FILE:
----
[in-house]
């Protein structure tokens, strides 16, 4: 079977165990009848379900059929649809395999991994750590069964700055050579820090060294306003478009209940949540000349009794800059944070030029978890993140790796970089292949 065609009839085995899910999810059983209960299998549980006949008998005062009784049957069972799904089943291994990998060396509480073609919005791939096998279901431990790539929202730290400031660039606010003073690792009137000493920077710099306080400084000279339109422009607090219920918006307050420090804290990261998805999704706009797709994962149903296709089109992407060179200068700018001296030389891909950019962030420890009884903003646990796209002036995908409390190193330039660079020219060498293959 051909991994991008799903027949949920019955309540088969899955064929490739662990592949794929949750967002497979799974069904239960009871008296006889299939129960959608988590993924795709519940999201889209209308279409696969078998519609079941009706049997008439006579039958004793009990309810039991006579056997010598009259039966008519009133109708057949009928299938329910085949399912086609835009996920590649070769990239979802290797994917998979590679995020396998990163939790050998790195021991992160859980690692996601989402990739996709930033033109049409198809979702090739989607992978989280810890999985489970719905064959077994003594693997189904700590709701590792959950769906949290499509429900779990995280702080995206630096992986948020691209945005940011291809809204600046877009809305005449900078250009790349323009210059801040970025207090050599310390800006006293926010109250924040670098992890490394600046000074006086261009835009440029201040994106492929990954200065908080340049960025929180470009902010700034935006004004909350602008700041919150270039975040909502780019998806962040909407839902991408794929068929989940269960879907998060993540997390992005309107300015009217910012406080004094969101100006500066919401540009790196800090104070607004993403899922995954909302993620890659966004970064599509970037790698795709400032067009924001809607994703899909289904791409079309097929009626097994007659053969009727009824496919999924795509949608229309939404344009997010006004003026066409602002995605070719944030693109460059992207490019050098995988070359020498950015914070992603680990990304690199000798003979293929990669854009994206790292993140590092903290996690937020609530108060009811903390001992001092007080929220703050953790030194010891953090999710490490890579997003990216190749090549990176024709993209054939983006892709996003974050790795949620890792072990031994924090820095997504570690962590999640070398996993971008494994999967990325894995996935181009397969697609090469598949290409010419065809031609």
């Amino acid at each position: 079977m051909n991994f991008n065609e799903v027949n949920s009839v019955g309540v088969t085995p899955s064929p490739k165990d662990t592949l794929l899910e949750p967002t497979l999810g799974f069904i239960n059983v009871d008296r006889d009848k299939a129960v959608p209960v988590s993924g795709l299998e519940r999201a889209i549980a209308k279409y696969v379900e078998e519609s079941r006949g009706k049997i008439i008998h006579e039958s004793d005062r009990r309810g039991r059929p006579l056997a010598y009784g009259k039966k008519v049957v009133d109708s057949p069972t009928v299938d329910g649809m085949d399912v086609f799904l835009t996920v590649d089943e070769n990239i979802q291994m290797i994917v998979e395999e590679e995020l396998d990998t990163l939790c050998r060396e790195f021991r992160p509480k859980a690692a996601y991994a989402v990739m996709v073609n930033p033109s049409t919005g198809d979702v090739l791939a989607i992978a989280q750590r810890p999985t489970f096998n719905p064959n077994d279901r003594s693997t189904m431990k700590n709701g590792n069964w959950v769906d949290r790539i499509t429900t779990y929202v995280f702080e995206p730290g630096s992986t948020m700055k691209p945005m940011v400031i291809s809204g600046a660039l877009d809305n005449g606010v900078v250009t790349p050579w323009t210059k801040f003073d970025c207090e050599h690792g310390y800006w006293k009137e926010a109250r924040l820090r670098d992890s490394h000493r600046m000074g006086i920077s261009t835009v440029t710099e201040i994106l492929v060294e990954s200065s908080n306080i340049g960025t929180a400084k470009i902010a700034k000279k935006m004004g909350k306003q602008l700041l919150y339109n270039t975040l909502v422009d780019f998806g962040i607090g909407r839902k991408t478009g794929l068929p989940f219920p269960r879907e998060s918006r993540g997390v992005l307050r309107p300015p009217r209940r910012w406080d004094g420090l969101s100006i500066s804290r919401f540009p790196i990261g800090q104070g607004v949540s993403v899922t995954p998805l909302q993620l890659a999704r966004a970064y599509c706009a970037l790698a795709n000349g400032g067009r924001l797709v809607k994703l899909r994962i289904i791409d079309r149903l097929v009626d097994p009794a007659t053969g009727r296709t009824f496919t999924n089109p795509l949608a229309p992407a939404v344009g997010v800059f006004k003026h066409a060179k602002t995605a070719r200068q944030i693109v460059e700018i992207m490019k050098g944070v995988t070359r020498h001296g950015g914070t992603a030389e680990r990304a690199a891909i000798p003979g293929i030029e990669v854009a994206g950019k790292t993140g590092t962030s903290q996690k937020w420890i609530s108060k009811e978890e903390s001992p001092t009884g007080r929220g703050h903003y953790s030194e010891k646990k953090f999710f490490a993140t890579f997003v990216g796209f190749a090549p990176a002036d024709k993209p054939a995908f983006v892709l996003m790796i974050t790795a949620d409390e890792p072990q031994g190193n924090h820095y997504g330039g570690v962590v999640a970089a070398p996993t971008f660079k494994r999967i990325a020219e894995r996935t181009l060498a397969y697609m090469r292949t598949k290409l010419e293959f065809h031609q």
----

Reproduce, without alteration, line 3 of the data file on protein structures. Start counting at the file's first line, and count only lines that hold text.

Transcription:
């Amino acid at each position: 079977m051909n991994f991008n065609e799903v027949n949920s009839v019955g309540v088969t085995p899955s064929p490739k165990d662990t592949l794929l899910e949750p967002t497979l999810g799974f069904i239960n059983v009871d008296r006889d009848k299939a129960v959608p209960v988590s993924g795709l299998e519940r999201a889209i549980a209308k279409y696969v379900e078998e519609s079941r006949g009706k049997i008439i008998h006579e039958s004793d005062r009990r309810g039991r059929p006579l056997a010598y009784g009259k039966k008519v049957v009133d109708s057949p069972t009928v299938d329910g649809m085949d399912v086609f799904l835009t996920v590649d089943e070769n990239i979802q291994m290797i994917v998979e395999e590679e995020l396998d990998t990163l939790c050998r060396e790195f021991r992160p509480k859980a690692a996601y991994a989402v990739m996709v073609n930033p033109s049409t919005g198809d979702v090739l791939a989607i992978a989280q750590r810890p999985t489970f096998n719905p064959n077994d279901r003594s693997t189904m431990k700590n709701g590792n069964w959950v769906d949290r790539i499509t429900t779990y929202v995280f702080e995206p730290g630096s992986t948020m700055k691209p945005m940011v400031i291809s809204g600046a660039l877009d809305n005449g606010v900078v250009t790349p050579w323009t210059k801040f003073d970025c207090e050599h690792g310390y800006w006293k009137e926010a109250r924040l820090r670098d992890s490394h000493r600046m000074g006086i920077s261009t835009v440029t710099e201040i994106l492929v060294e990954s200065s908080n306080i340049g960025t929180a400084k470009i902010a700034k000279k935006m004004g909350k306003q602008l700041l919150y339109n270039t975040l909502v422009d780019f998806g962040i607090g909407r839902k991408t478009g794929l068929p989940f219920p269960r879907e998060s918006r993540g997390v992005l307050r309107p300015p009217r209940r910012w406080d004094g420090l969101s100006i500066s804290r919401f540009p790196i990261g800090q104070g607004v949540s993403v899922t995954p998805l909302q993620l890659a999704r966004a970064y599509c706009a970037l790698a795709n000349g400032g067009r924001l797709v809607k994703l899909r994962i289904i791409d079309r149903l097929v009626d097994p009794a007659t053969g009727r296709t009824f496919t999924n089109p795509l949608a229309p992407a939404v344009g997010v800059f006004k003026h066409a060179k602002t995605a070719r200068q944030i693109v460059e700018i992207m490019k050098g944070v995988t070359r020498h001296g950015g914070t992603a030389e680990r990304a690199a891909i000798p003979g293929i030029e990669v854009a994206g950019k790292t993140g590092t962030s903290q996690k937020w420890i609530s108060k009811e978890e903390s001992p001092t009884g007080r929220g703050h903003y953790s030194e010891k646990k953090f999710f490490a993140t890579f997003v990216g796209f190749a090549p990176a002036d024709k993209p054939a995908f983006v892709l996003m790796i974050t790795a949620d409390e890792p072990q031994g190193n924090h820095y997504g330039g570690v962590v999640a970089a070398p996993t971008f660079k494994r999967i990325a020219e894995r996935t181009l060498a397969y697609m090469r292949t598949k290409l010419e293959f065809h031609q």